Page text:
WAYWARD/THE FADE OUT
Written by Jim Zub and Drawn by Steven Cummings
Written by Ed Brubaker and Drawn by Sean Phillips
Published by Image Comics
Reviewed by Marc Mason
Taking a look at two recent newbies…
I was somewhat dubious heading into WAYWARD #1, mainly because, while I can appreciate the professionalism in the execution, writer Jim Zub’s SKULLKICKERS is not quite my thing. That was, frankly, dumb on my part, particularly because WAYWARD is wildly different than that other book. This one is thoroughly modern, introducing us to Rori Lane, a half-Irish, half-Japanese teenage girl who arrives in Japan to move in with her mother. At first, we are led to believe that the book will simply be one about culture clash and adapting to identity, and that alone would have made it interesting because Zub makes us like her immediately. But as the book progresses, some intriguing supernatural undertones settle in, and suddenly we get something more along the genre lines of BUFFY. It’s a glorious surprise, and I loved every second of it.
Of course, it works as well as it does because of the fantastic artwork turned in by Cummings. I’ve seen his art recently on a couple of graphic novels from the major book publishers, and he shows here why he’s been in that kind of demand. His characters are eye-pleasing, his backgrounds are gorgeous, and his storytelling is excellent. In short: this was a book I expected pretty much nothing from, yet when I was done with it, I wanted the second issue immediately because of how good it is. One should never be afraid to admit being wrong, and I was very, very wrong in my attitude approaching this one. Buy it.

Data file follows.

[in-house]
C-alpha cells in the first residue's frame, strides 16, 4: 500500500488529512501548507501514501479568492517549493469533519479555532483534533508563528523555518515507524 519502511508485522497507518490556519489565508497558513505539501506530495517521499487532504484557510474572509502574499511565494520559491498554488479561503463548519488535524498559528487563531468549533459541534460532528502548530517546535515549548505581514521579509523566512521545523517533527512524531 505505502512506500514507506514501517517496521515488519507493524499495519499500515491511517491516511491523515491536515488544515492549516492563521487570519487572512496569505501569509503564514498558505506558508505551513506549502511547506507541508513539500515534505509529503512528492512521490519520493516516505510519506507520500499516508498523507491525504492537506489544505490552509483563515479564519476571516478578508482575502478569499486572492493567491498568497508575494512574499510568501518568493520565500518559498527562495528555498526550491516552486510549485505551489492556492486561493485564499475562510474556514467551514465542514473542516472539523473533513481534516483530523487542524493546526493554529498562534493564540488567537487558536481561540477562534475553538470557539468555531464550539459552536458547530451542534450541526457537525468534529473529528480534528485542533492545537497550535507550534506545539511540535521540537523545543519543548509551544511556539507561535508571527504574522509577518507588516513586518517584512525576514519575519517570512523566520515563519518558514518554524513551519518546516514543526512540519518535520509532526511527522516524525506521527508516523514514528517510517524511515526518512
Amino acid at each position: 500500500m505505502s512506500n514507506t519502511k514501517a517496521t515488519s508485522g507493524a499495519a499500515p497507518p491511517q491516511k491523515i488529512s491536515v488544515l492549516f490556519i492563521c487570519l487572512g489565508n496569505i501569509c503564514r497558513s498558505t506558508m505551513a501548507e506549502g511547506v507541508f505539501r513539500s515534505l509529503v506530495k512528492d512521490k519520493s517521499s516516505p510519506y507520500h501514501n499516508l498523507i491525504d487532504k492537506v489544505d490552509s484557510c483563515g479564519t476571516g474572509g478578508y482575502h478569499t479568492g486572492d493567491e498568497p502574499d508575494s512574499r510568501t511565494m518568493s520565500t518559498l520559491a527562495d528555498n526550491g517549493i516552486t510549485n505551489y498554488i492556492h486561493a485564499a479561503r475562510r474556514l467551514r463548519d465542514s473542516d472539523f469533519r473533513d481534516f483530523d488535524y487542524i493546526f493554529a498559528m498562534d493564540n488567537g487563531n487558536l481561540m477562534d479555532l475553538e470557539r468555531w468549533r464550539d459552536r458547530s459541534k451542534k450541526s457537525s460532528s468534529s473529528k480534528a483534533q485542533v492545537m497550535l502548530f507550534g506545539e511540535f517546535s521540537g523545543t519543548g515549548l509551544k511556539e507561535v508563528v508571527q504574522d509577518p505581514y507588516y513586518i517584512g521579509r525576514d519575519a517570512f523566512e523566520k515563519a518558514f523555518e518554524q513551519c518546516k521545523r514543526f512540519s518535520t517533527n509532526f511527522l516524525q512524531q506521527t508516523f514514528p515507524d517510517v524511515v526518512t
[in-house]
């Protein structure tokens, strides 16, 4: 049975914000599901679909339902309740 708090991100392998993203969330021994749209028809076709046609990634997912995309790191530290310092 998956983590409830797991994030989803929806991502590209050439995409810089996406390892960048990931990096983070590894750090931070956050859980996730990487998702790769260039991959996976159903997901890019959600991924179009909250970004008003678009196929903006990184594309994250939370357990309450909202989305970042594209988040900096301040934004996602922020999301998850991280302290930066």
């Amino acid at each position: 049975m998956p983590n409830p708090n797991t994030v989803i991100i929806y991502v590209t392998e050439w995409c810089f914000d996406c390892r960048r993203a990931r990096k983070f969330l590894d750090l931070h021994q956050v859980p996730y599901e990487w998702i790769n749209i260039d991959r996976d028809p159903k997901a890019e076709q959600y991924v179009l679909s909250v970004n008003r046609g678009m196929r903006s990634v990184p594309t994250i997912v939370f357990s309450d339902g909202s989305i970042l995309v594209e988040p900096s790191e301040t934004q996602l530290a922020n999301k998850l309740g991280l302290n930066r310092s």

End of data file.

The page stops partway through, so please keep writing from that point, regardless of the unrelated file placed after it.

I’m not sure what else I can say about THE FADE OUT #1 that every other reviewer (and professional for that matter) hasn’t already said. With FATALE having wrapped up just a few weeks ago, you’d have thought that maybe Brubaker and Phillips would take a break, enjoy a victory lap, whatever. But instead, they have followed up almost immediately with this one, and it might be their best work together yet. When Charlie Parish, a hack screenwriter, wakes up after a party with no memory of what occurred, that’s troubling. When he enters a room and finds starlet Valeria Sommers dead? Well, that’s way past troubling.
Set in the Blacklist era of Hollywood, Brubaker and Phillips create a grabber of a story, complete with fascinating characters, zesty dialogue, gorgeous milieus, and enough intrigue to keep the audience sucked in to the very end. Nobody does this stuff better than these guys, and I’m not just talking right now. I’m talking ever. In looking at their output over the past few years, it’s clear we are watching two people in their prime doing work that will outlast them far after they’re gone. They’re the Lee/Kirby of noir.